So, our Rep, Chris Carney is a member of blue dog coalition (I just checked).
I know that others have done the critical work of organizing and delivering the signatures to Rep Carney (thanks y’all).
Despite the baying on the megaphones, the radial right is not relevant to the debate on health care reform. Sam Tannenhaus discussed this idea with Bill Moyers last week. He said:
Either the Republicans or Democrats have ruled since the Civil War for periods of some 30-36 years. And in those periods, all the great debates have occurred within a single party. So, if you go back to the 1980s, which some would say was the peak of the modern conservative period, the fight’s about how to end the Cold War, how to unleash market forces– were really Republican issues.
Today, when we look at the great questions — how to stimulate the economy, how to provide and expand and improve a sustainable health care system, the fight is taking place among Democrats.
The chance of a public option, which I think is more about whether a politician can imagine a more radical restructuring of our society versus a kind of apologist, window-dressing, don’t-shake-the-table approach, will be fought out WITHIN the democratic party.
So, the health insurance industry is against a public option. Who is for it? The public in 91 swing districts.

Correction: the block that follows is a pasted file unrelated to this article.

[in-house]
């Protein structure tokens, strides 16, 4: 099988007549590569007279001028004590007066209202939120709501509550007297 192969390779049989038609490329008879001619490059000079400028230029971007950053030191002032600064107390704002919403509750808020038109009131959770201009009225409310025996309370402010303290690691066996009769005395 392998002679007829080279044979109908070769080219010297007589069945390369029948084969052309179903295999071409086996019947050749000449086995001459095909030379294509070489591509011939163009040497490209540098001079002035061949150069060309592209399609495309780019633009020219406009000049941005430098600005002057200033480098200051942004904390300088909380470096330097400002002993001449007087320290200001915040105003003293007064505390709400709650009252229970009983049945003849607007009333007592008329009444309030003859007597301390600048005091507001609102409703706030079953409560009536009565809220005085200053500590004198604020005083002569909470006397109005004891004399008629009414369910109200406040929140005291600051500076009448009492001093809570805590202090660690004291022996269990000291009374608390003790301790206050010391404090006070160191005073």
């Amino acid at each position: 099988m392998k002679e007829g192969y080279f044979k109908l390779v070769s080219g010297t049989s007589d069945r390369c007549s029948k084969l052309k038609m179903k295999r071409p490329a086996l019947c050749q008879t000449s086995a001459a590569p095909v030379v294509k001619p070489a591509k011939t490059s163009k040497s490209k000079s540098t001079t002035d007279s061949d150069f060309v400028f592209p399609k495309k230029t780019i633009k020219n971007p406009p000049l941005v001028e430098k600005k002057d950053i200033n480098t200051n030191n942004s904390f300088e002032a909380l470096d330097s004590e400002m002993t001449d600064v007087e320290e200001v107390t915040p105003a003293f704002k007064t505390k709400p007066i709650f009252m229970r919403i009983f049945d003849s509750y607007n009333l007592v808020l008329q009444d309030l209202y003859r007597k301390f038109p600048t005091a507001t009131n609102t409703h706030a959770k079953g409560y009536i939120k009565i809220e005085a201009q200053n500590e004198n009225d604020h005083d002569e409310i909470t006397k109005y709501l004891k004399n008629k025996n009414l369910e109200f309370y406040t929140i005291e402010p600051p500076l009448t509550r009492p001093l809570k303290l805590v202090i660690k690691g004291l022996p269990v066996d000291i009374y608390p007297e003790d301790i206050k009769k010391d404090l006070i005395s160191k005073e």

The poll, by respected Dem pollster John Anzalone, finds that 54% of these swing district voters support the public option, and makes the case that these voters emphatically don’t want a “trigger,” the compromise of choice in some quarters:
Geeky stats note- that is 54% with a 2.5% margin of error at 95% confidence interval. In plain English- it is 95% likely that the real support is between 51.5 and 56.5%.
The polling memo does not indicate if they can break it out by distircit, but given they covered 91, I doubt it. So, we don’t know or sure if our swing district is like the rest of these.
Some polling of specific swing districts found support for the public option (from a plurality to clear majorities) AND LESS for Obama by name. The message: campaign on the details in these types of districts.
Meanwhile, the DCCC raises money for vulnerable “frontline” dems, like the Blue Dogs who almost always get an allergic reaction to progressive ideas, with appeals to health care reform from Bill Clinton:
It’s up to us to prevent the Republican Party and their special interest backers from doing whatever they can to prevent this historic opportunity to make quality health care affordable and accessible to all.
On the bright side, the progressive hosue caucus is holding firm.
For the first time since they formed in 1995, the Blue Dogs have been out-organized by their liberal counterparts. The Congressional Progressive Caucus completed its first survey and began whipping back in the spring. They launched a final whip count last week that will be finished by Wednesday evening.
Maybe they can do so until the Blue Dogs realize that at the end of the day, they want to be on the right side of history here.